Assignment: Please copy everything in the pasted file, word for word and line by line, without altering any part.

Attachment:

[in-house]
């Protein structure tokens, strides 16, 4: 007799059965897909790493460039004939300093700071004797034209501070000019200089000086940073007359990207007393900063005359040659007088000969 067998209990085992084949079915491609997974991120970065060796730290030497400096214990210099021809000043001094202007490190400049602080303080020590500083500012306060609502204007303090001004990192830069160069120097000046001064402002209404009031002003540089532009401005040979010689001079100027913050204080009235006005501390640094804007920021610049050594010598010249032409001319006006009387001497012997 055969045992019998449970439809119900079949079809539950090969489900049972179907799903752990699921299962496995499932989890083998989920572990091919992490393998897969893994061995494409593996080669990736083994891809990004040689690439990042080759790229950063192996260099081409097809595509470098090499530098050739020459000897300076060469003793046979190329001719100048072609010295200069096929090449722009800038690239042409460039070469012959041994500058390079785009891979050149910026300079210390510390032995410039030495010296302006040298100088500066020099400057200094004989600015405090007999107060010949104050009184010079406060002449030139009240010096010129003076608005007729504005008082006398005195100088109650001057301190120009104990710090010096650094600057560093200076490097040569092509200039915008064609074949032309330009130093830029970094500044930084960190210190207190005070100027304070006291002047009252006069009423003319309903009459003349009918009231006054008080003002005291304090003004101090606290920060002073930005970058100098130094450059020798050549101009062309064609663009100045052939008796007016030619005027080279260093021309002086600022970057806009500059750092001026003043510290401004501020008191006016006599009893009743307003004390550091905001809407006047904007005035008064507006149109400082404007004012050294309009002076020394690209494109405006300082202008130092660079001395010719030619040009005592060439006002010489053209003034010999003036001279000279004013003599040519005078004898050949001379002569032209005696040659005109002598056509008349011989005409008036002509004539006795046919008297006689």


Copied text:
[in-house]
């Protein structure tokens, strides 16, 4: 007799059965897909790493460039004939300093700071004797034209501070000019200089000086940073007359990207007393900063005359040659007088000969 067998209990085992084949079915491609997974991120970065060796730290030497400096214990210099021809000043001094202007490190400049602080303080020590500083500012306060609502204007303090001004990192830069160069120097000046001064402002209404009031002003540089532009401005040979010689001079100027913050204080009235006005501390640094804007920021610049050594010598010249032409001319006006009387001497012997 055969045992019998449970439809119900079949079809539950090969489900049972179907799903752990699921299962496995499932989890083998989920572990091919992490393998897969893994061995494409593996080669990736083994891809990004040689690439990042080759790229950063192996260099081409097809595509470098090499530098050739020459000897300076060469003793046979190329001719100048072609010295200069096929090449722009800038690239042409460039070469012959041994500058390079785009891979050149910026300079210390510390032995410039030495010296302006040298100088500066020099400057200094004989600015405090007999107060010949104050009184010079406060002449030139009240010096010129003076608005007729504005008082006398005195100088109650001057301190120009104990710090010096650094600057560093200076490097040569092509200039915008064609074949032309330009130093830029970094500044930084960190210190207190005070100027304070006291002047009252006069009423003319309903009459003349009918009231006054008080003002005291304090003004101090606290920060002073930005970058100098130094450059020798050549101009062309064609663009100045052939008796007016030619005027080279260093021309002086600022970057806009500059750092001026003043510290401004501020008191006016006599009893009743307003004390550091905001809407006047904007005035008064507006149109400082404007004012050294309009002076020394690209494109405006300082202008130092660079001395010719030619040009005592060439006002010489053209003034010999003036001279000279004013003599040519005078004898050949001379002569032209005696040659005109002598056509008349011989005409008036002509004539006795046919008297006689």